I’m being very critical here, I realise. However, it’s not the worst show I’ve ever seen or even particularly bad as a whole. I just think they could have saved on some of the effects and invested in a stronger supporting cast. And, looking at both sides of the coin so to speak (if you know, you know!) an actor can only do so much with a bad script. So perhaps some of the dialogue doesn’t lend itself too well to the screen and thats why some of the acting seemed a little hammy.
All in all, as with the book – not what I expected. Having spoken to friends, it seems to be dividing audiences. A couple said they were unsure but will stick with it, another flat out hated it and another really enjoyed it. It’d be interesting to get some other points. What did you think??
One scene I really didn’t expect would make it to the show was the bilquis ‘worship’ scene. For anyone that doesn’t know – I won’t spoil it, but that scene was handled pretty well I thought. Fucking weird…and yet, strangely hot. But anyway, I’m going to stick with it and see how things progress. Until next week – feel free to leave your thoughts in the comments!
Episode Two: The Secret of Spoons
So, the second episode goes a little way to giving me hope in the series. It kicks off with another flash back of a God’s crossing to America – this time Anansi, played by Orlando Jones. This weeks opening was more along the lines of what I wanted from the show. A very strong, emotional start and packs one hell of a punch!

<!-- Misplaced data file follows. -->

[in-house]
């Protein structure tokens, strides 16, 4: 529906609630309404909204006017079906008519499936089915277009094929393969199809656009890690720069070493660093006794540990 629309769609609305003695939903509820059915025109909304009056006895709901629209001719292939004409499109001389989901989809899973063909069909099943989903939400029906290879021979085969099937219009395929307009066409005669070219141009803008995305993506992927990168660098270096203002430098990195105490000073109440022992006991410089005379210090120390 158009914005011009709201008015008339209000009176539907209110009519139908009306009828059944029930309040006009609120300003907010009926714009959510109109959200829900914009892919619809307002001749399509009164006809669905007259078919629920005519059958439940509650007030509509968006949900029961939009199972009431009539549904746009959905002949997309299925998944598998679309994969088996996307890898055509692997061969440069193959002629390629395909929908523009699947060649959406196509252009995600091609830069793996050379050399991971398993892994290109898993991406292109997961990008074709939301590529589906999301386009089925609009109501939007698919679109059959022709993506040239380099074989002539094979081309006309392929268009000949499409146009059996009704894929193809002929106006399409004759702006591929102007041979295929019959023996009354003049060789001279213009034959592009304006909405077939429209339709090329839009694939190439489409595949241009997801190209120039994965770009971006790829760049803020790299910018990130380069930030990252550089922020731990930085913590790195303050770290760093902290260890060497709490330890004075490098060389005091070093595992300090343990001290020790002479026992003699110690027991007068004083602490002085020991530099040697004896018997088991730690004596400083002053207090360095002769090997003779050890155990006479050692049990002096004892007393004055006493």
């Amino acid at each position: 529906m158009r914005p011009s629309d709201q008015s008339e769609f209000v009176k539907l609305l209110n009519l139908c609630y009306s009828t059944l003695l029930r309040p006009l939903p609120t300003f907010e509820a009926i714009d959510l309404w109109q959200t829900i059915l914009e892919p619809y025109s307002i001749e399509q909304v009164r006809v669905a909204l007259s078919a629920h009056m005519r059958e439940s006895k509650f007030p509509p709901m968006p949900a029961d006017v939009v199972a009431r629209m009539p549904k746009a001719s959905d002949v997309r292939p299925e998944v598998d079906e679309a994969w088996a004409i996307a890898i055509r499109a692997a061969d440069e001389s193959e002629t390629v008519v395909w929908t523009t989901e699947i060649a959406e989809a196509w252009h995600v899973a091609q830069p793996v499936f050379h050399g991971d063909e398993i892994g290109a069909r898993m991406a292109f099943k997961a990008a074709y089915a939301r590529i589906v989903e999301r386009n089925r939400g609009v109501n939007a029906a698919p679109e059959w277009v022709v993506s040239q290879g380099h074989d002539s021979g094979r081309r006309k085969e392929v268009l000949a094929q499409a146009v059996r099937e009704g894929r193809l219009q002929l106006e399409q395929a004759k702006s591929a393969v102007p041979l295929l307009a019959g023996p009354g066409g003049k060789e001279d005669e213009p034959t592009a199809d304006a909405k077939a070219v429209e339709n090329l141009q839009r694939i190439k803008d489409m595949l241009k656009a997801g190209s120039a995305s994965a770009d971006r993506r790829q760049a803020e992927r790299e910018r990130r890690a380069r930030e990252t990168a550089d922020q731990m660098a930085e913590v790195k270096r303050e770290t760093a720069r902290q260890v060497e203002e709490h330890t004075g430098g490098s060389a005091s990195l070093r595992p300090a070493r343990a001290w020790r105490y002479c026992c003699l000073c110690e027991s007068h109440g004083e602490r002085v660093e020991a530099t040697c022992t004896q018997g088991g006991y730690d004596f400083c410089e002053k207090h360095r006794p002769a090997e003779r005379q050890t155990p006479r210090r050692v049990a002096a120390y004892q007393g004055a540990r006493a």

So, the main bulk of this episode is Wednesday and Shadow en route to get his hammer and recruit Czernobog to his cause. Along the way we meet another of the new Gods, in the form of ‘Media’ as she introduces herself to Shadow. Czernobog, played by Peter Stormare, was my most anticipated character. I’m not 100% sold on him yet, which is a shame, given that I love him in the book and love the actor. Again, willing to give it time.
One person who I think has been massively miscast still is Ian McShane. Usually quite a naturally charismatic actor on screen, he seems to have lost it all when it would’ve come in handy here. His attempt at charm seems forced and there is nothing Godly about him. Even in the book, whilst there isn’t anything exactly Godly about the things he does…there is just an air of importance in the way Gaiman describes him and his demeanour. Something McShane has yet to grasp.
A fairly slow episode for the most part, and I have a feeling that I know which point series one will conclude. In fact, I can probably guess how series 2 will unfold almost in its entirety before going into a third and possibly, final season (at least in my eyes, the third should be the final series in regards to the books story…it doesn’t need to be dragged out beyond that realistically.)
One friend has stopped watching and asked me to let them know if they should pick it up again at any point and another is completely in love with it after this episode (having not read the book.) Aside from the opening, it all just seems very much about the visuals. There doesn’t seem to be much substance, which is a shame – this could have been something incredibly, incredibly special.